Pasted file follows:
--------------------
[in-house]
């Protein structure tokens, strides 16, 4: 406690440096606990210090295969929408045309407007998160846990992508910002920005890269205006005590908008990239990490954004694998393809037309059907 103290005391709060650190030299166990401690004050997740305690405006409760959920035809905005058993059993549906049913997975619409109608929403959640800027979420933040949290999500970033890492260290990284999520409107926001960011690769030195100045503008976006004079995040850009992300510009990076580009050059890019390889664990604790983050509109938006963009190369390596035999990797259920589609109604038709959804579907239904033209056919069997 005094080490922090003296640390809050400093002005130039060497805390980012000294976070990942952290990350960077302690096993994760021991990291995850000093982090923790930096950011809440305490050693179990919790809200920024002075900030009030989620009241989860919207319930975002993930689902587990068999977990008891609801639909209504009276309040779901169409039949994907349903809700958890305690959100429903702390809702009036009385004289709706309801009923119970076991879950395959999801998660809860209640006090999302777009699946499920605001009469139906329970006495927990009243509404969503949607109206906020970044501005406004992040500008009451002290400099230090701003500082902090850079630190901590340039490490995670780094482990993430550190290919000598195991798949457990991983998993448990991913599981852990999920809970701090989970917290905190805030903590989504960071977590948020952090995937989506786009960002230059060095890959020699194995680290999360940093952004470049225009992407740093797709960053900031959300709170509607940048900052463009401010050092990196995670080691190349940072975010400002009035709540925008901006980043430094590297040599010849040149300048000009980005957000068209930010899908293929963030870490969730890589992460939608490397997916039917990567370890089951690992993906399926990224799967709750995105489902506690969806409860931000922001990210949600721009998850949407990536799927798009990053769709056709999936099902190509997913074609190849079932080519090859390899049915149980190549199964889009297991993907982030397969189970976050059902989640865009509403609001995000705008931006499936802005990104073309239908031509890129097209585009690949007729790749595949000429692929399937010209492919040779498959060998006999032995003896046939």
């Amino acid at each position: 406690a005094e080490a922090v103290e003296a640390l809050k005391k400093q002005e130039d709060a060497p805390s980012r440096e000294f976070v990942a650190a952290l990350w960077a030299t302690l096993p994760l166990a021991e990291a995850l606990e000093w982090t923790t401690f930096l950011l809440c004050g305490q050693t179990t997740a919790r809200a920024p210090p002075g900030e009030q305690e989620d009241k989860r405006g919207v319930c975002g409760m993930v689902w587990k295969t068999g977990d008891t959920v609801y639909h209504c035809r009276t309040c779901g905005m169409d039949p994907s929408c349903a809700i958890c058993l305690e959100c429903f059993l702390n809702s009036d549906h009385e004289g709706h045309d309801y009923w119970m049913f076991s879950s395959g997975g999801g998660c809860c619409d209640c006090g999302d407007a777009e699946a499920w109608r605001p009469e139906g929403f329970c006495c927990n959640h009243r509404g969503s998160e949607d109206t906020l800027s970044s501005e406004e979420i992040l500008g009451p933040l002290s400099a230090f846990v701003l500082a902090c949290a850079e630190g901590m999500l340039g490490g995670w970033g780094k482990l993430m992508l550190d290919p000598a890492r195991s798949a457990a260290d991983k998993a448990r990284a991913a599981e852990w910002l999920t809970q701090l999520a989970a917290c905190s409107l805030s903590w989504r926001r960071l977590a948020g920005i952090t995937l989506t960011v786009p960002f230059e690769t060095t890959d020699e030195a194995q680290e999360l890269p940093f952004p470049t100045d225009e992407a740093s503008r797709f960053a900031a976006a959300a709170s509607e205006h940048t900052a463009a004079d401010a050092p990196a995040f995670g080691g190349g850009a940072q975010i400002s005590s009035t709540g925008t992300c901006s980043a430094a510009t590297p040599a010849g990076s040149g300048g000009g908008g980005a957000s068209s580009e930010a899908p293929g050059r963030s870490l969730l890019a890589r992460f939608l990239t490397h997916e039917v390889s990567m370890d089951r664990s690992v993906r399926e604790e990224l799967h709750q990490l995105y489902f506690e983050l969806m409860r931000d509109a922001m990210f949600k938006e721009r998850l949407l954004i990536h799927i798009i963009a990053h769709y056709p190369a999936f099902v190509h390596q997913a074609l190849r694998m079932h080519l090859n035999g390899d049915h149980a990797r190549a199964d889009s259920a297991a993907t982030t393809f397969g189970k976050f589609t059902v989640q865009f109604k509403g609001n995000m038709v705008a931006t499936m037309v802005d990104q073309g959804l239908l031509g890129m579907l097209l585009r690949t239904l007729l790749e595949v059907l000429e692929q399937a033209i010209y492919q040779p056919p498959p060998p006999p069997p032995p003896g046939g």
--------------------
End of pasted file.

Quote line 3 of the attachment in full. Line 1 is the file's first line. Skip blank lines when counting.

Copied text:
């Amino acid at each position: 406690a005094e080490a922090v103290e003296a640390l809050k005391k400093q002005e130039d709060a060497p805390s980012r440096e000294f976070v990942a650190a952290l990350w960077a030299t302690l096993p994760l166990a021991e990291a995850l606990e000093w982090t923790t401690f930096l950011l809440c004050g305490q050693t179990t997740a919790r809200a920024p210090p002075g900030e009030q305690e989620d009241k989860r405006g919207v319930c975002g409760m993930v689902w587990k295969t068999g977990d008891t959920v609801y639909h209504c035809r009276t309040c779901g905005m169409d039949p994907s929408c349903a809700i958890c058993l305690e959100c429903f059993l702390n809702s009036d549906h009385e004289g709706h045309d309801y009923w119970m049913f076991s879950s395959g997975g999801g998660c809860c619409d209640c006090g999302d407007a777009e699946a499920w109608r605001p009469e139906g929403f329970c006495c927990n959640h009243r509404g969503s998160e949607d109206t906020l800027s970044s501005e406004e979420i992040l500008g009451p933040l002290s400099a230090f846990v701003l500082a902090c949290a850079e630190g901590m999500l340039g490490g995670w970033g780094k482990l993430m992508l550190d290919p000598a890492r195991s798949a457990a260290d991983k998993a448990r990284a991913a599981e852990w910002l999920t809970q701090l999520a989970a917290c905190s409107l805030s903590w989504r926001r960071l977590a948020g920005i952090t995937l989506t960011v786009p960002f230059e690769t060095t890959d020699e030195a194995q680290e999360l890269p940093f952004p470049t100045d225009e992407a740093s503008r797709f960053a900031a976006a959300a709170s509607e205006h940048t900052a463009a004079d401010a050092p990196a995040f995670g080691g190349g850009a940072q975010i400002s005590s009035t709540g925008t992300c901006s980043a430094a510009t590297p040599a010849g990076s040149g300048g000009g908008g980005a957000s068209s580009e930010a899908p293929g050059r963030s870490l969730l890019a890589r992460f939608l990239t490397h997916e039917v390889s990567m370890d089951r664990s690992v993906r399926e604790e990224l799967h709750q990490l995105y489902f506690e983050l969806m409860r931000d509109a922001m990210f949600k938006e721009r998850l949407l954004i990536h799927i798009i963009a990053h769709y056709p190369a999936f099902v190509h390596q997913a074609l190849r694998m079932h080519l090859n035999g390899d049915h149980a990797r190549a199964d889009s259920a297991a993907t982030t393809f397969g189970k976050f589609t059902v989640q865009f109604k509403g609001n995000m038709v705008a931006t499936m037309v802005d990104q073309g959804l239908l031509g890129m579907l097209l585009r690949t239904l007729l790749e595949v059907l000429e692929q399937a033209i010209y492919q040779p056919p498959p060998p006999p069997p032995p003896g046939g």